Updated: Aug 23, 2022
Writing a post about working families is a daunting task. This could go in so many directions because the system just isn't working for us. So I'll focus on one thing: the Pennsylvania minimum wage.
The minimum wage in Pennsylvania has been $7.25 an hour since 2009. Since 2009, we've seen several rounds of inflation hit, including the most recent one, leaving some people in devastating financial situations. Had the minimum wage increased with inflation, it should be over $20 an hour.
The opposition to increasing the minimum wage is losing steam. Every neighboring state to the Commonwealth has a higher minimum wage. I believe the minimum wage should be raised to $15 over a period of time with periodic increases in subsequent years.
Smaller businesses will need time to adjust, but raising wages has a positive impact on local economies. When people have money, they spend it. A lot of times I hear people say they don't shop local because it's too expensive and they save money at big box stores. If people could afford to buy from their neighborhood businesses, they would frequent them. In rural areas like this district, it's especially important to shop local because it supports your friends and neighbors.
Another benefit of raising the minimum wage is raising people out of poverty. Increased wages obviously will allow workers to provide better for their loved ones. Housing becomes more affordable, transportation, groceries, and child and elder care all become more affordable. The simple act of raising the minimum wage would save the state hundreds of millions of dollars in public welfare programs.
Increased wages also mean one very important thing for the Commonwealth: increased tax revenue. Keeping wages stagnant keeps our economy stagnant, but also it keeps the state budget lower than it needs to be. We all pay taxes from our paychecks and we expect things from our government because of those taxes. When so many services are being cut, education funding is severely lacking (and inequitable), and healthcare is unaffordable and often inaccessible, why aren't we looking at this simple way to increase tax revenue? The state already KNOWS that $15 is a more reasonable wage. They pay their employees no less than $15 an hour with our tax dollars.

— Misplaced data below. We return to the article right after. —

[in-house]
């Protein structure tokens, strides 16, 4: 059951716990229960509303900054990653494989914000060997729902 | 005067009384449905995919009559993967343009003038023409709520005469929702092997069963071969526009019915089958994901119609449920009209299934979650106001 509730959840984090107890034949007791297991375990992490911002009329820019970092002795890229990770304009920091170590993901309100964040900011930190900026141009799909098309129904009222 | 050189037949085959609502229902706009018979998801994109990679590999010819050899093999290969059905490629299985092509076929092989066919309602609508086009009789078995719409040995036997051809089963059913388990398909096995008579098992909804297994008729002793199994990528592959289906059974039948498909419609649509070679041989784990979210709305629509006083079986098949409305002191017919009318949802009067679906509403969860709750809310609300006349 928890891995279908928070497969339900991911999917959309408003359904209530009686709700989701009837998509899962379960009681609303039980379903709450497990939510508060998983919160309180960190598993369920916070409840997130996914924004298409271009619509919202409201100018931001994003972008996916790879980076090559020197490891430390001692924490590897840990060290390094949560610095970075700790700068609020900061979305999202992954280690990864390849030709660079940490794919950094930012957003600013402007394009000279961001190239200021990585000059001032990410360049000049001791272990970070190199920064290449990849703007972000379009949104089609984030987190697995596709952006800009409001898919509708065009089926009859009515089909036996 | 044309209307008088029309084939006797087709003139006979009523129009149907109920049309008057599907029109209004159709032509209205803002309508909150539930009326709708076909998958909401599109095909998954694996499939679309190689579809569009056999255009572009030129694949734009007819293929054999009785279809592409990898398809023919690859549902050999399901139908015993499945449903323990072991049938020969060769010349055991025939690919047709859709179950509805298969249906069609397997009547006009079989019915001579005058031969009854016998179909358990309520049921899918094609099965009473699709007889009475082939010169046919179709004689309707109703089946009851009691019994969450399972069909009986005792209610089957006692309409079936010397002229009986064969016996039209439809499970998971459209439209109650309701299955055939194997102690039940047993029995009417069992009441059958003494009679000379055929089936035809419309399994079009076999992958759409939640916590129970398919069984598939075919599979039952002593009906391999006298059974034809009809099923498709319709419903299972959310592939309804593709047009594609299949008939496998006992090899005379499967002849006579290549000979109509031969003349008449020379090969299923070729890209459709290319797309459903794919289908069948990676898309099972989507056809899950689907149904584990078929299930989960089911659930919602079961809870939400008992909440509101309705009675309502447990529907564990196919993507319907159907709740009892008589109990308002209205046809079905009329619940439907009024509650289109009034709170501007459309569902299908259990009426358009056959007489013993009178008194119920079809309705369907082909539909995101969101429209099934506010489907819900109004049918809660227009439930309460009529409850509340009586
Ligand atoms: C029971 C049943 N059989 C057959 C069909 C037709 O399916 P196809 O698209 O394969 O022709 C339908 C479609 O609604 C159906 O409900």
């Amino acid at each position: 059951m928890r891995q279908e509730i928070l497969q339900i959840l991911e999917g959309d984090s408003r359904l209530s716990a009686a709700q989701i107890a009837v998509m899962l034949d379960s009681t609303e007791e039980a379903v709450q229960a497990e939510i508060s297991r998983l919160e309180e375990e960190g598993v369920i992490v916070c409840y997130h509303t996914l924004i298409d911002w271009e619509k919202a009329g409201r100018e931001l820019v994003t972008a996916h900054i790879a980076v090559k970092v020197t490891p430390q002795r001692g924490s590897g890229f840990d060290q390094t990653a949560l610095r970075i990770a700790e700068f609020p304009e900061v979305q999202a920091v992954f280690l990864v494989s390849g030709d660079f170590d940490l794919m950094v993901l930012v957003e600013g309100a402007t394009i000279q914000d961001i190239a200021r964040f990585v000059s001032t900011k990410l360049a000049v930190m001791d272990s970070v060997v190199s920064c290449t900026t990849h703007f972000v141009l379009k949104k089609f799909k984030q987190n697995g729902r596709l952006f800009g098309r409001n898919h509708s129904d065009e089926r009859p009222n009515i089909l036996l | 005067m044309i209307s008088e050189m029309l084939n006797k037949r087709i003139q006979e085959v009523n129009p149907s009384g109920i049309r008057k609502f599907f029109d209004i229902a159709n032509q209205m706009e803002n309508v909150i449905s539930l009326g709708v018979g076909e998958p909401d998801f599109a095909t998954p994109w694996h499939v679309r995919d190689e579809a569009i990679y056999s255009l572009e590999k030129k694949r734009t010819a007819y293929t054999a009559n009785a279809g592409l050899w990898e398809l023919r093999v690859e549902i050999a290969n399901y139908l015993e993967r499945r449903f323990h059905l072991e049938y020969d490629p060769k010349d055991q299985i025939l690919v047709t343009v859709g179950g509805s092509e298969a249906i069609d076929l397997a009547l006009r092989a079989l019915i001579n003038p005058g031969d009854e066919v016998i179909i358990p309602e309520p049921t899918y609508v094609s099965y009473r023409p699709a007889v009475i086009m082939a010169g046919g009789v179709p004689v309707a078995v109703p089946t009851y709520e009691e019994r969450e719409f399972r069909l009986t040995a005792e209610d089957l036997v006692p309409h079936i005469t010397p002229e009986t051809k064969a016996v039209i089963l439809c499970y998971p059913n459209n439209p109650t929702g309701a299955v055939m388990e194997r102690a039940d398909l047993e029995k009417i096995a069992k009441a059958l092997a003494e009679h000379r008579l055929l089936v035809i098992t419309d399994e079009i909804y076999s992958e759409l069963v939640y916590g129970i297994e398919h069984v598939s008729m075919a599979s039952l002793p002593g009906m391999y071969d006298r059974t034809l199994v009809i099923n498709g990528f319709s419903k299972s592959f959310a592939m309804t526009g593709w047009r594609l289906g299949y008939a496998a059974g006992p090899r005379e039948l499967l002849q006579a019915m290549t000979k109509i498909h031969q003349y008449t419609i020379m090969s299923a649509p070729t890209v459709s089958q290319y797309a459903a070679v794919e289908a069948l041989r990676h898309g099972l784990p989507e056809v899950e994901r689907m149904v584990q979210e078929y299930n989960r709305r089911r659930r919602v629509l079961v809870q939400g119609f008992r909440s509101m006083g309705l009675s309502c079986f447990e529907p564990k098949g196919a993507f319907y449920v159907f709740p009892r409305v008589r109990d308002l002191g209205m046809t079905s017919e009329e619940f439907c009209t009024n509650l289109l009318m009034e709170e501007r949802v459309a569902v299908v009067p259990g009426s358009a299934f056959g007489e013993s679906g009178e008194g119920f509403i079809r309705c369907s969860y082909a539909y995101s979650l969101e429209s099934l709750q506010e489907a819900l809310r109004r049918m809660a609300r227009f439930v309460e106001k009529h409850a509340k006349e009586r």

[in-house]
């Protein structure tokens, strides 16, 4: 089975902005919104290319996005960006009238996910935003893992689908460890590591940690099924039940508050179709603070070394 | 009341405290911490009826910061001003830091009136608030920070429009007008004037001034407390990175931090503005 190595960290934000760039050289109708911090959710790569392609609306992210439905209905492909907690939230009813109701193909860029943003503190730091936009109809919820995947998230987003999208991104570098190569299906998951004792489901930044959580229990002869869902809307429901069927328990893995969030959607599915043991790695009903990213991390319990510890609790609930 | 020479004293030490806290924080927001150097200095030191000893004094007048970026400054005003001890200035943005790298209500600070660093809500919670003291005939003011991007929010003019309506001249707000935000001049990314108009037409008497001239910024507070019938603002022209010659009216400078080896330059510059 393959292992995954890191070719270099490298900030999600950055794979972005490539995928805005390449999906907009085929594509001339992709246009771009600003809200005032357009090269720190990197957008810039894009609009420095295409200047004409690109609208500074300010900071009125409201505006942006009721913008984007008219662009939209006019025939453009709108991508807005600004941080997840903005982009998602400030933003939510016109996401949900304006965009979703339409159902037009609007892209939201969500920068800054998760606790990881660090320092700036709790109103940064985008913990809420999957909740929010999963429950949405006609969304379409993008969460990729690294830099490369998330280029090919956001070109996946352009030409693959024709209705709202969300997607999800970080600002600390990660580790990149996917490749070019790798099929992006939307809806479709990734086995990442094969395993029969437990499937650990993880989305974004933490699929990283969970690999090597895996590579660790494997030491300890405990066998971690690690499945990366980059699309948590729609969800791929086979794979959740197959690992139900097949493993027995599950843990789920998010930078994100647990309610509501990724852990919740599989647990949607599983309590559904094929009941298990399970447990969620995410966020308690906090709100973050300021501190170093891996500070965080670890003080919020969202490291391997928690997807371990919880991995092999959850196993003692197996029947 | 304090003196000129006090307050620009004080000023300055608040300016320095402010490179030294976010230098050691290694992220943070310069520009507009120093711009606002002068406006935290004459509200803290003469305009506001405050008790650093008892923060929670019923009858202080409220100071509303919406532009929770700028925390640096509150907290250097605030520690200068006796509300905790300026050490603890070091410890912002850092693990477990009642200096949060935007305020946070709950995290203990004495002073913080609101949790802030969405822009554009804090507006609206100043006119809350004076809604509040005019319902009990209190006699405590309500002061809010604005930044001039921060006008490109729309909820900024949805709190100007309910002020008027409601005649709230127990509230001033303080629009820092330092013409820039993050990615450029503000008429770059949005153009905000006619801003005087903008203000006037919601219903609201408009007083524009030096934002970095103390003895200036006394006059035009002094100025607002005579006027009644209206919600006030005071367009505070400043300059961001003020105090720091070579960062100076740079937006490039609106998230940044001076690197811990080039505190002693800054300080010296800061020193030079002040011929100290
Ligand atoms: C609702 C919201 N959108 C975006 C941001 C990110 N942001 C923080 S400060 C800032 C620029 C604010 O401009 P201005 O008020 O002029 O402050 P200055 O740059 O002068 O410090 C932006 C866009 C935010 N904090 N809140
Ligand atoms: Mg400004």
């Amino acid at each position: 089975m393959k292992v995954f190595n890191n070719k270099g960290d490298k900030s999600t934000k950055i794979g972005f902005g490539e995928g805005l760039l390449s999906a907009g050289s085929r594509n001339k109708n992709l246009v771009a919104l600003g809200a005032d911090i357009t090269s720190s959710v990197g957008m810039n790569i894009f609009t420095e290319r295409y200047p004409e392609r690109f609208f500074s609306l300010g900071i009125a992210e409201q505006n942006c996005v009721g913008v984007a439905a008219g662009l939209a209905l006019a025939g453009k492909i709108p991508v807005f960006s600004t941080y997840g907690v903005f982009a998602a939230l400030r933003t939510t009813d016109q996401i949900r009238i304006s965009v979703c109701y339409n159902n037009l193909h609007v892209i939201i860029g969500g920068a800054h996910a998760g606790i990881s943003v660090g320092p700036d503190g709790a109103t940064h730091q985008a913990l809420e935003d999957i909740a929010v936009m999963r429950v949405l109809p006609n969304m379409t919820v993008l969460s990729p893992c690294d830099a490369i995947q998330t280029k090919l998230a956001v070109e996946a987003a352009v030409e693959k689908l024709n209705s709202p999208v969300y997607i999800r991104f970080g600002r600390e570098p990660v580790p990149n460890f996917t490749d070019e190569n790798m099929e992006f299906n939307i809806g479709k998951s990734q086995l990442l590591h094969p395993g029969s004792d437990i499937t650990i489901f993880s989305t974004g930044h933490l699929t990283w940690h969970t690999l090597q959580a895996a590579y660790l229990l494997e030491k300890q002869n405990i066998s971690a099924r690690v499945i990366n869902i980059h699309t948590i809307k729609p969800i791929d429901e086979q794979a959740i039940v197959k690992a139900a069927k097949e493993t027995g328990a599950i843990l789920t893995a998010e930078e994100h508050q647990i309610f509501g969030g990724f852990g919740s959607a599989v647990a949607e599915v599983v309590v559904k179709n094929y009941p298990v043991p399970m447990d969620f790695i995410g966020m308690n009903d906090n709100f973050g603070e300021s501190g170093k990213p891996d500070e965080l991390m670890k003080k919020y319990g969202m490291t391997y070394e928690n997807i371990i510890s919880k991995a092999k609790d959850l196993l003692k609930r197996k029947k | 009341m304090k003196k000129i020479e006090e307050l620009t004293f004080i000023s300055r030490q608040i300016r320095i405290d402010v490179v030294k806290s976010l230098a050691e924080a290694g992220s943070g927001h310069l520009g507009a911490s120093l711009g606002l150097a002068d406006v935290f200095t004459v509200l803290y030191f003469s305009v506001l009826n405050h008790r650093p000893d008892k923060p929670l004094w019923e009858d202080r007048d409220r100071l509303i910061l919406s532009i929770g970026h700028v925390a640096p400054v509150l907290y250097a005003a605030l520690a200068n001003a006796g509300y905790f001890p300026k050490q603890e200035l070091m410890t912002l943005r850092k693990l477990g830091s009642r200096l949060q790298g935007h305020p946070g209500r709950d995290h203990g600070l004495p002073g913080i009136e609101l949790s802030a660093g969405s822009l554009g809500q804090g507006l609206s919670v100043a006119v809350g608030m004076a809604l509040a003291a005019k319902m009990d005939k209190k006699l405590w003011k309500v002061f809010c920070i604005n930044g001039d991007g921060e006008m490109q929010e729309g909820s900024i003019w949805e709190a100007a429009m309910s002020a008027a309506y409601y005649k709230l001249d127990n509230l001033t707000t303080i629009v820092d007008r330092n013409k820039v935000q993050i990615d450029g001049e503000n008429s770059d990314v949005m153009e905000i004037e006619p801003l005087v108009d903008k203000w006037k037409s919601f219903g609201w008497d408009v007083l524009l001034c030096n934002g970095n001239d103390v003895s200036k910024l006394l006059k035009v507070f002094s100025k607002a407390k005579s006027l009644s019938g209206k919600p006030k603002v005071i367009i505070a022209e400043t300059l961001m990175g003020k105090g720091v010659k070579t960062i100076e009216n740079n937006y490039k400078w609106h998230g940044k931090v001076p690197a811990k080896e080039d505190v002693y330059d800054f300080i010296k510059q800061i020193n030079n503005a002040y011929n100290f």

And lastly, speaking of employees, your elected officials receive annual raises for the cost of living. This stems from a 1995 law that is still in effect. Next year's raise is set to be the largest ever. So it's apparent that your state legislators are aware that an annual cost of living increase is necessary to maintain the lifestyle one becomes accustomed to. As far as specifics go, Representatives may return their pay raises, and my opponent, Brad Roae, had promised to do so during his original campaign 16 years ago, but the last time he did was in 2016 (according to Spotlight PA). So why is he so opposed to raising the minimum wage for everyone else?